“What sets RDN apart is that in the face of unknowns and changes that can affect water resources, they are at the helm, actively steering to a sustainable and well-informed future. Their long-term innovative regional program to protect water resources recognizes watersheds as the best management unit and enables collaborative initiatives, including community participation in water monitoring and water conservation.”
To Learn More:
Download a PDF copy of Charting a New Course to a Sustainable Water Future, an article co-authored by Julie Pisani and Pat Lapcevic on the RDN’s Drinking Water and Watershed Protection program, and published in the January/February 2018 issue of Innovation Magazine.
A Look Back
In 2008, and as the outcome of a successful referendum, the RDN was the first regional government to create a Drinking Water and Watershed Protection (DWWP) service with taxation authority.
“Collaboration underscores the success of the RDN’s innovative program. It is charting a new course to a sustainable water future,” notes John Finnie, the RDN’s former General Manager of Regional & Community Utilities. He is the Chair, Nanaimo Symposium Organizing Committee. ”The 2008 referendum was the culmination of a 6-year effort. In 2012, the service area was expanded to include the municipalities within the regional district and they became active participants in the watershed function.”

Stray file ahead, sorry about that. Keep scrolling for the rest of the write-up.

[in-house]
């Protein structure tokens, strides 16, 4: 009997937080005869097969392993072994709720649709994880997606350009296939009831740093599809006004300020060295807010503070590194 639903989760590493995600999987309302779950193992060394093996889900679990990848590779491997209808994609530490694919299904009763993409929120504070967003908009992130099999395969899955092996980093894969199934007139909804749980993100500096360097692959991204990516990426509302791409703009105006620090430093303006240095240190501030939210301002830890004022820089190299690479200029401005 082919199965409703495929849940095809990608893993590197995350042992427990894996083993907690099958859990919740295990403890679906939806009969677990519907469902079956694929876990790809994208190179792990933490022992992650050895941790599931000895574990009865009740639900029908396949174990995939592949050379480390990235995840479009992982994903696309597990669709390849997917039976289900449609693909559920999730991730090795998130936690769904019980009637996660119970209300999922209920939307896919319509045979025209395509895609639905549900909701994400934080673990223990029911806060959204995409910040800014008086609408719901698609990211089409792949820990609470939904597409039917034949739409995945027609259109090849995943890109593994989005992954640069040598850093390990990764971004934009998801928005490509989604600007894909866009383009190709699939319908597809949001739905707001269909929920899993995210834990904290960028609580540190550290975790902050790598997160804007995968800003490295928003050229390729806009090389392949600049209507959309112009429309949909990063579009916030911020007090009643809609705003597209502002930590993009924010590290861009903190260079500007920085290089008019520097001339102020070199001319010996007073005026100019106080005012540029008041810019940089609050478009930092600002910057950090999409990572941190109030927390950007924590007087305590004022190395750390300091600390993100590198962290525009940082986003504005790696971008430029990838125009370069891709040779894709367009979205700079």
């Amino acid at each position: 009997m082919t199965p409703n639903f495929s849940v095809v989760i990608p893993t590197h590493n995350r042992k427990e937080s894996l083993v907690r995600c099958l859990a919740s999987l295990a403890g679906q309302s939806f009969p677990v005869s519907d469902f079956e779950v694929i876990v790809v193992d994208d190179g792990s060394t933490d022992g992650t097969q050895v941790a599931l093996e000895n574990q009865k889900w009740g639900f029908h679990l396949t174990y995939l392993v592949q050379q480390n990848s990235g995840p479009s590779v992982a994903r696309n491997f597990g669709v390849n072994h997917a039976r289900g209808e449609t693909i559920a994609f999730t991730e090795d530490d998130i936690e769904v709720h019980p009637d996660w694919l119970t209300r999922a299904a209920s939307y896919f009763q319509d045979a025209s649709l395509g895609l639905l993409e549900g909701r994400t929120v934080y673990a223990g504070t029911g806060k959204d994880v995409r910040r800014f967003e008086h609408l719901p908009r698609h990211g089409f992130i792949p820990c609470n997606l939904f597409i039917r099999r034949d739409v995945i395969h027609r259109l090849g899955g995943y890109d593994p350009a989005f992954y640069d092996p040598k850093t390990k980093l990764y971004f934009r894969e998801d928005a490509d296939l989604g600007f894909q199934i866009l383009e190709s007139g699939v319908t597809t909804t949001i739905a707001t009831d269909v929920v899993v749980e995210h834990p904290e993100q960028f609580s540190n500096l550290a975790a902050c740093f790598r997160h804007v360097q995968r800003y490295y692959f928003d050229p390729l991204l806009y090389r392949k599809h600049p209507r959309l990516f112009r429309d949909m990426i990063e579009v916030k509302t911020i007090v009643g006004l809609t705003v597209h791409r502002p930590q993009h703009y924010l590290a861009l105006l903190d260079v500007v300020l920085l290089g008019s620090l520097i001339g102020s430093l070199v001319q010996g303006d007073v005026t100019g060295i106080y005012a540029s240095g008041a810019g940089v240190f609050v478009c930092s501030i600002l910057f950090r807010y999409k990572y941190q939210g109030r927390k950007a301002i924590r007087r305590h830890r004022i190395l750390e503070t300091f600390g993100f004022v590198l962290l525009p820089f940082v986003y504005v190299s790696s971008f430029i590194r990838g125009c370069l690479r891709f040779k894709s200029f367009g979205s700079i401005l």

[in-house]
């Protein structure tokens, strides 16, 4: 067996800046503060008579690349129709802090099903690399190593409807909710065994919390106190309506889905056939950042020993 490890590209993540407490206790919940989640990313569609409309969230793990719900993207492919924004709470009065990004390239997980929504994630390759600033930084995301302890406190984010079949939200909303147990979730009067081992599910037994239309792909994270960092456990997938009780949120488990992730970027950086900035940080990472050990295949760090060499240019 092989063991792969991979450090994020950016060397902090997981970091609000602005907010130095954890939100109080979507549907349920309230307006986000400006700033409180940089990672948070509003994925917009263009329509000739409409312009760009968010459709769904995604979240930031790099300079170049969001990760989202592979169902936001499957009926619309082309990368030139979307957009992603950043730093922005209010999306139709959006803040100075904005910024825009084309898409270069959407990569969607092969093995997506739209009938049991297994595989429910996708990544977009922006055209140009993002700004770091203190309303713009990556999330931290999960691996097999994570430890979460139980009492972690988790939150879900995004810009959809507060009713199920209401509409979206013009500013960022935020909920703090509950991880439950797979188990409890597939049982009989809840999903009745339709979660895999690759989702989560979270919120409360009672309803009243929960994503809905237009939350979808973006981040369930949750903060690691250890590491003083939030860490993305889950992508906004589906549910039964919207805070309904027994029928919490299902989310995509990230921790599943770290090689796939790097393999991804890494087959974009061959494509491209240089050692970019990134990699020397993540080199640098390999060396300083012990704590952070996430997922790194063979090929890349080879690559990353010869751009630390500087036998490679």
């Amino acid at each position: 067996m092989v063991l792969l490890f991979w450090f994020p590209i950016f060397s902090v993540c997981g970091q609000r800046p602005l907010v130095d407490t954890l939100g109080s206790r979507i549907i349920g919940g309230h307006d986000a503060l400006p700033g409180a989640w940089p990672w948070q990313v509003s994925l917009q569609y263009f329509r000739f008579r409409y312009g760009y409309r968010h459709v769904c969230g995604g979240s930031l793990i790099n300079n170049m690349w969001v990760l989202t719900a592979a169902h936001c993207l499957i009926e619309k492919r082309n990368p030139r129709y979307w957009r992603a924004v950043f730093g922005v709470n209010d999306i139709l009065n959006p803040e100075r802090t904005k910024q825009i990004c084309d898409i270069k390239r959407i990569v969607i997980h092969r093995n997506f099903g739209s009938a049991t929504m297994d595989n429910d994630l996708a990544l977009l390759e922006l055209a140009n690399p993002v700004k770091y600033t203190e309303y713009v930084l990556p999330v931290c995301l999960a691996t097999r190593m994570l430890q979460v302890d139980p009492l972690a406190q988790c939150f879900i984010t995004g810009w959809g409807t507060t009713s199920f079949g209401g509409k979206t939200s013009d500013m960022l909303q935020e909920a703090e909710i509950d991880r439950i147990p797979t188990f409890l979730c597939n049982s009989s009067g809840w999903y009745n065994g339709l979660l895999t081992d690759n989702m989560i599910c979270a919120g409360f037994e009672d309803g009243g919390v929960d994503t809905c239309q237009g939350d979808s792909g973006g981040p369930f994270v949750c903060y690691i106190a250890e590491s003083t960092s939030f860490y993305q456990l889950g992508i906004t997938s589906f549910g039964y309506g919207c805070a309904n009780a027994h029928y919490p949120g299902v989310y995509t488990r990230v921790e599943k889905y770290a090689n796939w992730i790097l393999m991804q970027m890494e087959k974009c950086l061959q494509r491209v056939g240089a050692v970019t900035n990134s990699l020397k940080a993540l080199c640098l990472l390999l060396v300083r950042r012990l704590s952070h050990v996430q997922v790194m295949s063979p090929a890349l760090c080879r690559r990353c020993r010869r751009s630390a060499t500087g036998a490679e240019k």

“Over a decade ago, a growing population combined with known negative impacts created the need to tackle issues of groundwater depletion, stream degradation, surface water contamination and the changes climate change will bring. The Regional Board of the day understood that land use planning and development standards cannot be effectively modified without a clear understanding of our water resources, where they are changing and why,” continues Mike Donnelly, former RDN Manager of Water Services.
“Science and data collection are key focuses of the program,” reports Julie Pisani. “The DWWP program’s success is based on staying on course with reliable ongoing funding, collaborative fact-finding and project implementation, and recognition-in-action that watersheds don’t conform to jurisdictional boundaries. However, there is still a lot of work to be done to adapt to a changing climate.
“2018 marks the tenth year of the DWWP program implementation and an Action Plan update will outline the priority actions and mandate for the next 10 years. The solid foundation developed in the first 10 years provides a great opportunity to move forward with gained insight, practical understanding of the mechanics of program implementation, and context for the tools available through the new BC Water Sustainability Act.
“The RDN DWWP program is well positioned, with a model of innovative collaboration, to tackle the issues and chart a new course to a sustainable water future. Will other regions take notice and follow in RDN’s footsteps?”
To Learn More:
YOUTUBE VIDEO: “Regional coordination is a key to success in developing a regional water resource dataset to inform local planning and provincial decisions,” stated Julie Pisani, Regional District of Nanaimo
YOUTUBE VIDEO: “The RDN demonstrates commitment to watershed initiatives and water sustainability by delivering this service with a long-term reliable funding source,” stated Julie Pisani, Regional District of Nanaimo